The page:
Raff: Symphony No. 3 (Im Walde); Symphony No. 4

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LABELS: Hyperion
WORKS: Symphony No. 3 (Im Walde); Symphony No. 4
PERFORMER: Milton Keynes City Orchestra/ Hilary Davan Wetton
Determination and a stout pair of walking boots are no guarantee of a composer’s immortality. JS Bach’s visit to Buxtehude proved, with hindsight, to have been a smart career move, but Joachim Raff was not so lucky, despite a 50-mile trek to Liszt and six years as his musical assistant. His 11, very un-Lisztian, symphonies, victims of the received view of music history as a neatly packaged alternation of innovation and transcendant consolidation, have not entered the repertoire, a surprising and shameful miscarriage of justice, given their obvious appeal.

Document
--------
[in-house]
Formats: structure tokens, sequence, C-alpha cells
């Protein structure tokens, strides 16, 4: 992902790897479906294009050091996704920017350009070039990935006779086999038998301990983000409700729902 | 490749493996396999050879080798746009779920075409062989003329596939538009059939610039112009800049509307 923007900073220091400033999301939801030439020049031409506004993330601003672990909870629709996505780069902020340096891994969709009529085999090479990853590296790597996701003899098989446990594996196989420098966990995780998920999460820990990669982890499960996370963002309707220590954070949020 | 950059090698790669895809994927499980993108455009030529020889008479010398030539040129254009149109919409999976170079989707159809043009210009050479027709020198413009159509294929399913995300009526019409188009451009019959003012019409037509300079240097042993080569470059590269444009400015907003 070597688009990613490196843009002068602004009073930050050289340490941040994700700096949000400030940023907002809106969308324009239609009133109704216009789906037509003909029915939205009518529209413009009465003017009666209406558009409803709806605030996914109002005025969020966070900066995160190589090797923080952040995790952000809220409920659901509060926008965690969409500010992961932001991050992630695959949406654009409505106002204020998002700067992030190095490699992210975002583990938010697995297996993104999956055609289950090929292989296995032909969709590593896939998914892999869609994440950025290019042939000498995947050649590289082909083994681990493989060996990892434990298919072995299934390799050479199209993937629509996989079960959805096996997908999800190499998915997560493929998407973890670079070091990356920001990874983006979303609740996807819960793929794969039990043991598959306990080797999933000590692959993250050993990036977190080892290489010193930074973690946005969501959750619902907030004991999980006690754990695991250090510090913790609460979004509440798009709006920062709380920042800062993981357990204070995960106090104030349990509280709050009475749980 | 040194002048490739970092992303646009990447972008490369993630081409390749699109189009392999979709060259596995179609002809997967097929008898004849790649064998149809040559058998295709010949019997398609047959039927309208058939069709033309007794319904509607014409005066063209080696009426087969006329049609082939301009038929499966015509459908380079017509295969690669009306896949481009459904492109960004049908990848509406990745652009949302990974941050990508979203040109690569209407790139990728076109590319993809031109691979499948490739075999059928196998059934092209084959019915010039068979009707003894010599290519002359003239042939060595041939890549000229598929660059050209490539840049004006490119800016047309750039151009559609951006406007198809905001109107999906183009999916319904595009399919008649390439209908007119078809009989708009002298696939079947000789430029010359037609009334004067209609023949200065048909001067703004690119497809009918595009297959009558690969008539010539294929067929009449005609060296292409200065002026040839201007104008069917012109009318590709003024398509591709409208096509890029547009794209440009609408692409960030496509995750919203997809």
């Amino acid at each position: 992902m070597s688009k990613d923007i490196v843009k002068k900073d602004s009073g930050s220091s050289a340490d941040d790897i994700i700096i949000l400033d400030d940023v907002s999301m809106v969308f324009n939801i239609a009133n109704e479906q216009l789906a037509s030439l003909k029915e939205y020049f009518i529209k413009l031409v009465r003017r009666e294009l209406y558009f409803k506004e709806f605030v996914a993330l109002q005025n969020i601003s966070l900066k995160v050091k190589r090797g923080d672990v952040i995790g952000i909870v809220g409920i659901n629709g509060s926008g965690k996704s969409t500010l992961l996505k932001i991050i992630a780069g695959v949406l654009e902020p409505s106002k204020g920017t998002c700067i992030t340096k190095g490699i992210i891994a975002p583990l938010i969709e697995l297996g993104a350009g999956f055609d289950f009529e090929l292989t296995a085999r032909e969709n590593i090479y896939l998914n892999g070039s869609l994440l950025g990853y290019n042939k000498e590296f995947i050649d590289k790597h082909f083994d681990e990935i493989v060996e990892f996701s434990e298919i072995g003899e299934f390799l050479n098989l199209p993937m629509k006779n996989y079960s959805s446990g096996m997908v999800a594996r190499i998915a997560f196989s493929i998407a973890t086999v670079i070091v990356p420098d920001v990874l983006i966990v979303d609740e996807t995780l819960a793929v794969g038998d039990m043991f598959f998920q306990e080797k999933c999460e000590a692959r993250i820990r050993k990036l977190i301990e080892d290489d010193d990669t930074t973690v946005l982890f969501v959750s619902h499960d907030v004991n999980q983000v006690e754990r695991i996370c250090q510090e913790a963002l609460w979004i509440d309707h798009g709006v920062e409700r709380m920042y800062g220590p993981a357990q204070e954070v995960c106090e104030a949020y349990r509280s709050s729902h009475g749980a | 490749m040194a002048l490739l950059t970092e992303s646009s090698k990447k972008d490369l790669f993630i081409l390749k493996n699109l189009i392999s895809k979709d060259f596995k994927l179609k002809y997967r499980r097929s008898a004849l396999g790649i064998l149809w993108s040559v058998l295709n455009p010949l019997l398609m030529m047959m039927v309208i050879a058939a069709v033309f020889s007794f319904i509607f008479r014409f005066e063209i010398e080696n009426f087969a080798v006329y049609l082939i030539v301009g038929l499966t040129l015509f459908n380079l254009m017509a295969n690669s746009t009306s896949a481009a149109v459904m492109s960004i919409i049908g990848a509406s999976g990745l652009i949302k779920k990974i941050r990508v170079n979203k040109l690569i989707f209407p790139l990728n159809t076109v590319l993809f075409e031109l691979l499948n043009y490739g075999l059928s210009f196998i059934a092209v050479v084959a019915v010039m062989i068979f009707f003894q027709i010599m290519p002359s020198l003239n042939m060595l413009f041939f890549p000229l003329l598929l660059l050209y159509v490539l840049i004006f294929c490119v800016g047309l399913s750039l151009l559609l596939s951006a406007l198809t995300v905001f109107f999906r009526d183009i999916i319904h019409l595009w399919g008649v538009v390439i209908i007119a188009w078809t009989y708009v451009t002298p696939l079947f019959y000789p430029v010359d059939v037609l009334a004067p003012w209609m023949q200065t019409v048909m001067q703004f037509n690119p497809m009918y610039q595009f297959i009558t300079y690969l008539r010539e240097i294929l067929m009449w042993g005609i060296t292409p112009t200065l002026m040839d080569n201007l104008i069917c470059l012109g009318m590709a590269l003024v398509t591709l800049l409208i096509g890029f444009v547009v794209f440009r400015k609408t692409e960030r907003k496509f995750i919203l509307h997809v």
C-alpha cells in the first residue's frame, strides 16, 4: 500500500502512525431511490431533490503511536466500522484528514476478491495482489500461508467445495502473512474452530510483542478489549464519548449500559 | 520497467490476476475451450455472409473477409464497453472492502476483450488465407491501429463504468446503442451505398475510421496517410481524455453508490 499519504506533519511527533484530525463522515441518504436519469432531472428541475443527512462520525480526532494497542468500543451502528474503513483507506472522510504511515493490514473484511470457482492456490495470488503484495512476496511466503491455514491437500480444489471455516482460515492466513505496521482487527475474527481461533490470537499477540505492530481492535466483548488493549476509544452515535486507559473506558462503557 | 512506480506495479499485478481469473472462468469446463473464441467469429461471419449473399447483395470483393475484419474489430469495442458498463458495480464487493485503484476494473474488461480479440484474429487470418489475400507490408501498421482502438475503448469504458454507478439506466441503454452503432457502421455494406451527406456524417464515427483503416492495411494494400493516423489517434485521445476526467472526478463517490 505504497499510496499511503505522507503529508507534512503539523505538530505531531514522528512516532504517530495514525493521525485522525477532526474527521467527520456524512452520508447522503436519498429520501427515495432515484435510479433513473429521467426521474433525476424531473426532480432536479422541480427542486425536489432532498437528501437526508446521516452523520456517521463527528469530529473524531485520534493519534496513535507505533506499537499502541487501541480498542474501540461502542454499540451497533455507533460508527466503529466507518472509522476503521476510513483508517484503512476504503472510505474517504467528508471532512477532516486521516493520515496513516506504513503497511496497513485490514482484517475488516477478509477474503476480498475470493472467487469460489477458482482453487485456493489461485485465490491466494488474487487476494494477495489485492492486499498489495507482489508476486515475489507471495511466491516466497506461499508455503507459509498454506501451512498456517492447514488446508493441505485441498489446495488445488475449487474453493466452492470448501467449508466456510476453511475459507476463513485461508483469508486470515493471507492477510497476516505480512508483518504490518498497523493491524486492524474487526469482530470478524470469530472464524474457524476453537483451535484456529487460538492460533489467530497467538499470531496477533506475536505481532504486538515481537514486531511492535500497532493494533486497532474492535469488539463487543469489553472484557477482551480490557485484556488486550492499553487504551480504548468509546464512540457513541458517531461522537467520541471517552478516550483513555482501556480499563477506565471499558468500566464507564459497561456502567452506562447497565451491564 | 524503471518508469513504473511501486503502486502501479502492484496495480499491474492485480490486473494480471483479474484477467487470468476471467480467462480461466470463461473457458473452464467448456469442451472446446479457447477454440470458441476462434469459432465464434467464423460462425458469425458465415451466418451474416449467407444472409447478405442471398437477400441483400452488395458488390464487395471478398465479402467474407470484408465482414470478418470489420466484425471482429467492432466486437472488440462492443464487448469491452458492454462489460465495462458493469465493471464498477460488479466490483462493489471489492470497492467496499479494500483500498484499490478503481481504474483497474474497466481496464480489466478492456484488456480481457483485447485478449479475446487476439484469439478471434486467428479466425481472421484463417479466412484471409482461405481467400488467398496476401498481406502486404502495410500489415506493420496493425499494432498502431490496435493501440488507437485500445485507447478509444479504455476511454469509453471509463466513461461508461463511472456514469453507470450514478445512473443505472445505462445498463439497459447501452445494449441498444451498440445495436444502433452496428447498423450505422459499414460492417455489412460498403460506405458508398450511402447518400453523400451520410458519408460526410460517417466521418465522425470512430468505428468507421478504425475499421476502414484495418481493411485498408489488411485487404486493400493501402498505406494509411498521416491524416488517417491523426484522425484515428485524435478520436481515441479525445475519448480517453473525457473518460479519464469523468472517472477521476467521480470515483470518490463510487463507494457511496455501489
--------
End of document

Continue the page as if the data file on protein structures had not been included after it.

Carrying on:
Admittedly Nos. 3 and 4 are not works of stunning originality: the fingerprints are there for all to hear – Mendelssohn in their (not quite) featherlight scherzos, Brahms in their gently troubled but glowing lyricism and Dvorák in their sweeping energy and unquenchably sunny disposition. But even the 45-minute Third Symphony, whose subtitle In the Forest conceals no lack of proper symphonic argument, rarely outstays its welcome, even in those passages fuelled more by academic correctness than blazing creativity.


Hilary Davan Wetton and the Milton Keynes City Orchestra are sympathetic interpreters, compensating for any roughness with the same fervent intensity that distinguishes much of this nourishing music. Antony Bye